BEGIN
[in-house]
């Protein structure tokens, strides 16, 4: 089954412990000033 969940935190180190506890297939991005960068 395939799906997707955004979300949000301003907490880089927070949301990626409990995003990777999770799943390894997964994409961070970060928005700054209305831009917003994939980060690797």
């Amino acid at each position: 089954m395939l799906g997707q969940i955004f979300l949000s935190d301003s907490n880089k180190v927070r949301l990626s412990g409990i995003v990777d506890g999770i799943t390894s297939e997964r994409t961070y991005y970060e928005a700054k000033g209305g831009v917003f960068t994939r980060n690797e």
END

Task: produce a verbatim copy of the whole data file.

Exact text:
[in-house]
């Protein structure tokens, strides 16, 4: 089954412990000033 969940935190180190506890297939991005960068 395939799906997707955004979300949000301003907490880089927070949301990626409990995003990777999770799943390894997964994409961070970060928005700054209305831009917003994939980060690797």
């Amino acid at each position: 089954m395939l799906g997707q969940i955004f979300l949000s935190d301003s907490n880089k180190v927070r949301l990626s412990g409990i995003v990777d506890g999770i799943t390894s297939e997964r994409t961070y991005y970060e928005a700054k000033g209305g831009v917003f960068t994939r980060n690797e």